25 January 2010

You have permission - buy it based on its looks

Many tea lovers also appreciate beautiful teaware and antiques.  At many tea stores, you'll find a selection of unique and/or antique teawares for collectors.

Sophie of Wistaria in Taipei is a collector and admirer of the arts.  She also has quite an eye for antique pieces.  There are many such teaware pieces at the teahouse.

"How do you know a piece is real?  What are the signs, say, for this cup that tell you its an antique?"

I was holding in my hand a thick celadon cup that was likely from the late 1800s, one of the many types of tea cups that are sold in the shop.

"I don't know for sure.  I tell customers to buy what they like.  No one can guarantee the age of an antique.  The prices are based upon our belief of the age of the piece, the beauty and the rarity.  If a customer ever buys an antique item from us and decides later that they think it's not really old, they are free to return it."  Sophie's answer is direct and honest.  You can't know with absolute certainty, and the fakes are getting so good.  The factories can take bits of authentic antiques, mash them up, and put them in commonly-checked spots of a replica piece - such as the bottom of the cup.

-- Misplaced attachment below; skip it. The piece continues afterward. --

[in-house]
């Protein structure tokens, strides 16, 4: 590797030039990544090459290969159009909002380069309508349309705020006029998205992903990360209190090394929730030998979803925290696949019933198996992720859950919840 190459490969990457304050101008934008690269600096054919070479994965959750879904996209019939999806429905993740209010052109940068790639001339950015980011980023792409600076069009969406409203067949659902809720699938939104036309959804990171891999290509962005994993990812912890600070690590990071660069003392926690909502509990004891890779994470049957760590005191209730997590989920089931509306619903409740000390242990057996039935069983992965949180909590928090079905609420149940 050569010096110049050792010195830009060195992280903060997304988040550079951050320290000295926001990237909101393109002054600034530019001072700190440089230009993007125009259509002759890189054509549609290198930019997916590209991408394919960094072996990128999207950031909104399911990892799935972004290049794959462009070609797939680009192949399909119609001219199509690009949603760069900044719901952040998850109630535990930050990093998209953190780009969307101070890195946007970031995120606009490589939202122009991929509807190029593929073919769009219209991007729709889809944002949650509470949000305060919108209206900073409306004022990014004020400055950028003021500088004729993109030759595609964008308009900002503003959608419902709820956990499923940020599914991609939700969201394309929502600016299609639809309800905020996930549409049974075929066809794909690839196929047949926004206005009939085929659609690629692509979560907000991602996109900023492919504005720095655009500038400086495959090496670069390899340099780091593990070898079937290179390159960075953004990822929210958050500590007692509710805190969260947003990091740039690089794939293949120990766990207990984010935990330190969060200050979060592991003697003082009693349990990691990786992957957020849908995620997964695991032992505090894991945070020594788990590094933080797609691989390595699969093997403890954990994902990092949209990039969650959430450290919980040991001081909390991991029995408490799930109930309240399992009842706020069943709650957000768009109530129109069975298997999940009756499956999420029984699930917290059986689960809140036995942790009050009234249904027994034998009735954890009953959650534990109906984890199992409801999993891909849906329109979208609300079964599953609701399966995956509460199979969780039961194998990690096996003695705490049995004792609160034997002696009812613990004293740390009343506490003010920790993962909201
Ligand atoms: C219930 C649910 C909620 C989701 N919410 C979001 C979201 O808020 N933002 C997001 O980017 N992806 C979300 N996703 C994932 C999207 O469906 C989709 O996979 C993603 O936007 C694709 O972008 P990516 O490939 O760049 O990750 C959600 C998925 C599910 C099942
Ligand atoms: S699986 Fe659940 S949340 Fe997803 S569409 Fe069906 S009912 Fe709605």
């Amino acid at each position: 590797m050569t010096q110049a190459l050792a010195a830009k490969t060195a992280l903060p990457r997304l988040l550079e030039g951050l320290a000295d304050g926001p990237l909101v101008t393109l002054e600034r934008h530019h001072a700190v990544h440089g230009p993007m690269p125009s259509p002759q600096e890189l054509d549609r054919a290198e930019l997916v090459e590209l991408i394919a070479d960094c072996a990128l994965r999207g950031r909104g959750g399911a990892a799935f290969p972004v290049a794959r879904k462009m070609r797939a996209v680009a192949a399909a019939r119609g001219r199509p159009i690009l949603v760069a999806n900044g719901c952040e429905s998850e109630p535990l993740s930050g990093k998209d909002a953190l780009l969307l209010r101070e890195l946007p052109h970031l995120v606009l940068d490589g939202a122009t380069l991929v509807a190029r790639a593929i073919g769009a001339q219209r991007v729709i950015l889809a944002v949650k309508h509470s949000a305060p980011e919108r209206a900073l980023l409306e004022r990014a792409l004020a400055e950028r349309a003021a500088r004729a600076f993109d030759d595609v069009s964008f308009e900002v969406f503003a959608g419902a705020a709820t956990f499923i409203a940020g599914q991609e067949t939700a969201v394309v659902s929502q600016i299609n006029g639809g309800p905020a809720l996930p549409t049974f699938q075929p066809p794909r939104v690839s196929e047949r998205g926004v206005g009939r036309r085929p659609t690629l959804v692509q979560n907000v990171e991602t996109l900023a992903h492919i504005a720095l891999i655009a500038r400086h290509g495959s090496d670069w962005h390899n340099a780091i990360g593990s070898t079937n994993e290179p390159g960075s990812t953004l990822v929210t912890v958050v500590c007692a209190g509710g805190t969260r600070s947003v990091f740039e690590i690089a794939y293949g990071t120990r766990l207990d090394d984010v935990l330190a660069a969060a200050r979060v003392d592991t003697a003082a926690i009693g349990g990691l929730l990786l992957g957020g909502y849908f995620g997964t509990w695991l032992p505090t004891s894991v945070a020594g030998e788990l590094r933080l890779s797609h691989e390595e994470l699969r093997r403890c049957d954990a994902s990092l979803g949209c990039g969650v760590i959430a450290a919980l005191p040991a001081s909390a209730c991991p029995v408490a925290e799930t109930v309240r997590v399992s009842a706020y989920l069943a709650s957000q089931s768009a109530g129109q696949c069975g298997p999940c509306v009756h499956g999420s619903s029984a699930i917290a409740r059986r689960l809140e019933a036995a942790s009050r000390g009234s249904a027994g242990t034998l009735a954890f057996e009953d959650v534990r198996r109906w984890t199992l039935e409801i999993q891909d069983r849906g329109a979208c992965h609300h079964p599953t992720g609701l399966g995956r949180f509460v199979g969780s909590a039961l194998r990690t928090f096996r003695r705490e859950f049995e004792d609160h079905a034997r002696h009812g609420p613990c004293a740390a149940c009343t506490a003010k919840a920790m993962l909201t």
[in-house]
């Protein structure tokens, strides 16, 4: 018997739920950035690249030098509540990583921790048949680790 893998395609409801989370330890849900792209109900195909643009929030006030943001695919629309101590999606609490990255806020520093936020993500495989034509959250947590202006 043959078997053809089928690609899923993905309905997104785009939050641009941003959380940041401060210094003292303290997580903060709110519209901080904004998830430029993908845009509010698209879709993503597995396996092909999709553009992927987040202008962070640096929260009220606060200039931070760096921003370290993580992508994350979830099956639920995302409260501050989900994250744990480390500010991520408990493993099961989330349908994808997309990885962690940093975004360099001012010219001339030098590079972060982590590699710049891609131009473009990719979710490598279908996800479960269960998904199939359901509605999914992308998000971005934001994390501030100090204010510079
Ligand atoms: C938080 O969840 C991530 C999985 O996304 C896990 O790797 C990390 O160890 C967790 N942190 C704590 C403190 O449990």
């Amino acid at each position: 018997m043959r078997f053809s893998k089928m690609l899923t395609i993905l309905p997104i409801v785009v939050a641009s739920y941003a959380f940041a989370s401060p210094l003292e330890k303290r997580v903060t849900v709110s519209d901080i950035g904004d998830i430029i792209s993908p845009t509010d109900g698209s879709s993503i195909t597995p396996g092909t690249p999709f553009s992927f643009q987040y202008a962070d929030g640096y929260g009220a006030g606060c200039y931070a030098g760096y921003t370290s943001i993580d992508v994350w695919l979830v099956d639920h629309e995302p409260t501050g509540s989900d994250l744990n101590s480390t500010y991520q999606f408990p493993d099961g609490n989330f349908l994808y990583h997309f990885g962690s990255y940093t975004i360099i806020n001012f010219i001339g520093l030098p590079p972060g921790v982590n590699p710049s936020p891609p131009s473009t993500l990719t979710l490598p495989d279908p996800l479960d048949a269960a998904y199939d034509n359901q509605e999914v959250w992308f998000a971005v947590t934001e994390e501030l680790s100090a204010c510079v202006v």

"Many of the big auction houses have sold many, many fake items without knowing it.  They only continue to do so because so many people don't know better."  Zhou Yu agreed that antiques should be viewed as an object of personal desire.  Whether new or old, its biggest value is in personal enjoyment.

They opened up their antique cabinet and pulled out a stack of cups, eggshell Dehua porcelain that are likely from the early 1900s.  Mr. Zhou put one on the table, rinsed it with hot water, and then filled it with tea.  He pushed the cup in front of me for a sip.

"This is thin and beautiful.  I know such a piece takes the work of a skilled artist."  My ceramics classes were helping me to better understand and appreciate teaware.  To be able to shape clay into such a level of thinness is a master-level skill.  I admired the beauty of the piece, but it didn't make the tea taste better.  For me, the greatest value of antique pieces is neither its beauty nor its rarity, but its ability to improve the taste of my brews.

"So you don't like it more than the other cups you have?"  Mr. Zhou and Sophie watched as I took another sip from the cup.  It was Dehua pottery from way back when Dehua still had lots of good clay.  Nowadays, there are more fakes and the industrialized process can produce lower-quality pieces.  I still prefer my oval-shaped Dehua cup to any other piece I own, and that was made in 2008.

Drink good tea and enrich your life.

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